Helen studied part of her Asian Studies/Law degree on exchange in Beijing and learnt more than she expected about Chinese culture and lifestyle. We spoke to her about what it was like living in Beijing during the lead up to the Beijing Olympics.
What's the atmosphere like in Beijing leading up to the Olympics?
The city is on fire with Olympic fever at the moment. As cliched as that sounds, it's incredible just how excited the Chinese people are. Olympic fever is splashed all over billboards, TV, T-shirts and pretty much everything else! It definitely resembles the hype leading up to Sydney Olympics, if not more.
How has the city changed for the Olympics?
Beijing has had an enormous facelift leading up to the games. It has mainly been a 'clean-up' of the city with the government clearing the streets of homeless people and street vendors. They've also done a general clean of the city – clearing rubbish and planting a lot of trees to make the city green and reduce the amount of pollution.
What's it like living in Beijing?
Beijing is a very organised city. It's a city with a good mix of culture from the traditional Chinese, the communist Chinese to the international community. It's a pretty clean city minus all the development and construction going on. There are differences in social etiquettes, which you need to adjust to. One example is the Chinese don't say 'please' or 'thank you', not because they are rude but because it's not in their culture to do so.
Did anything about Beijing surprise you?
How international and modernised the city has become in the last five years, since I last visited. You can live here without immersing yourself in the Chinese way of life because of the vast international influence and the abundance of foreigners.
What is the best thing about Beijing?
Beijing is a fantastic hub of international and Chinese cuisine, from Salt, a very famous contemporary restaurant in Beijing to Da Dong, China's most famous Peking duck institution. You'll often stumble across a new gem of a restaurant, bar or cafe down a little hutong, a small alleyway. There are so many you wouldn't believe – it's insane!
What is the worst thing about Beijing?
Pollution. The traffic here is just constant.
Why did you choose to study overseas?
I'm doing an undergraduate degree in Asian Studies (Specialist)/Law at the Australian National University. Part of the course program is to complete the Year in Asia Program. I choose to study in China because I want to major in Chinese and Political Science.
How does studying in Beijing differ from studying in Australia?
Students here are extremely focused on studying and they study hard. It's obvious that Chinese students take their university studies very seriously, much more seriously than students in Australia, because gaining a place at university is a very difficult process.
What is the university life like?
In terms of social events – parties in the top universities in China are rare. There are a lot of extracurricular activities that you can join, but the students take these very seriously as well. I've joined an orchestra and I was involved in a university stage production of The Tempest directed by an American.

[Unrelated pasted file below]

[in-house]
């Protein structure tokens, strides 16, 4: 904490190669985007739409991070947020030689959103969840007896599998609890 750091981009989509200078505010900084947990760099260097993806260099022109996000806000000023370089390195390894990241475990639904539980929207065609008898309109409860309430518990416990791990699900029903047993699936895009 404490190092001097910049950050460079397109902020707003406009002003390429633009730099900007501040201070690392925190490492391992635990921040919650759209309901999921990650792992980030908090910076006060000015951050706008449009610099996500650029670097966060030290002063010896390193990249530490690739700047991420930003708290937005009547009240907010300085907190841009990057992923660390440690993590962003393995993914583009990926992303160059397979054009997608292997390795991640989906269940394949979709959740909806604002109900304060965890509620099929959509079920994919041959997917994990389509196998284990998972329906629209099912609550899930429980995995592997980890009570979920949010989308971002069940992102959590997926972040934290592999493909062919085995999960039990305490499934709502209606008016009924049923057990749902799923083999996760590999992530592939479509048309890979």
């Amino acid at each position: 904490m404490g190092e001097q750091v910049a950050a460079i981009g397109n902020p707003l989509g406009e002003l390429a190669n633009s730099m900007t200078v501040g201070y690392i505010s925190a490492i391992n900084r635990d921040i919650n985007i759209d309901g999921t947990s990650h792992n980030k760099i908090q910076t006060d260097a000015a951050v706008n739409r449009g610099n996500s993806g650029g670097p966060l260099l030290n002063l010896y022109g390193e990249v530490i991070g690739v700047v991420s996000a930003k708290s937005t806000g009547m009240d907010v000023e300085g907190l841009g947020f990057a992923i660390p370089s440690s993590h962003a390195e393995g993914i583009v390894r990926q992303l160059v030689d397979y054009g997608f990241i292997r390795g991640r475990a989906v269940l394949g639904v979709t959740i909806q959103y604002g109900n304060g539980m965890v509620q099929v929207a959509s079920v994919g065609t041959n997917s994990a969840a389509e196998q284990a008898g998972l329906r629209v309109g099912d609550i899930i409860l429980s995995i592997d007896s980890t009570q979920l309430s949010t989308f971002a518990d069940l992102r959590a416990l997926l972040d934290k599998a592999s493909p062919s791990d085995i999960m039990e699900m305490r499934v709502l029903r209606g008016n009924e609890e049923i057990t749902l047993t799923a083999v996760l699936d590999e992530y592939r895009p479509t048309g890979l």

What has been the most memorable part of your time in China so far?
Travelling has been the best part of this year. I've travelled through China to places such as Henan, Shanghai and Hangzhou but the highlight has to be going to Mongolia. It's such an amazing place and has remained unchanged since the time of Genghis Khan.
Going to the Mongolian Siberian border was a fun experience. The people there still herd for a living and all I remember is returning home smothered in the smell of mutton. They've got this obsession with sheep and goats – it's crazy!
What have you gained from living and studying in China?
It has enriched my knowledge of Chinese culture and language. I can now speak Chinese fluently and can have informed intellectual debates in Chinese. I can also translate professional documents, which increases my employability here in China.
Are you interested in pursuing a career in Beijing?
Yes, but only for a few years. I wouldn't want to settle down here. I need somewhere warmer and a beach!
I would love to work in either law or policy in the area of humanitarian law, criminal law or international affairs. I'm especially interested in working for the United Nations.
What's the most important thing you've learnt while studying abroad?
I've learnt that I can adjust to places well and have no difficulties dealing with cultural differences. It has also affirmed that I'm quite an independent person.
What do you wish you had known before going to Beijing?
I wish someone had told me just how cold this city gets during winter! And that even though Beijing is an international city, it is very much still part of a developing country, so there are squat dunnies and pit toilets in a lot of places!
Would you recommend studying overseas?
Exchanges are amazing and fun. You get a lot of time to do other things such as travelling, but it also gives you time to reflect on your life and learn things about yourself you wouldn't have otherwise known. I'm really enjoying my time here, being surrounded by other exchange students. We're all pretty chilled out about studying – having fun is definitely the general code for students studying abroad!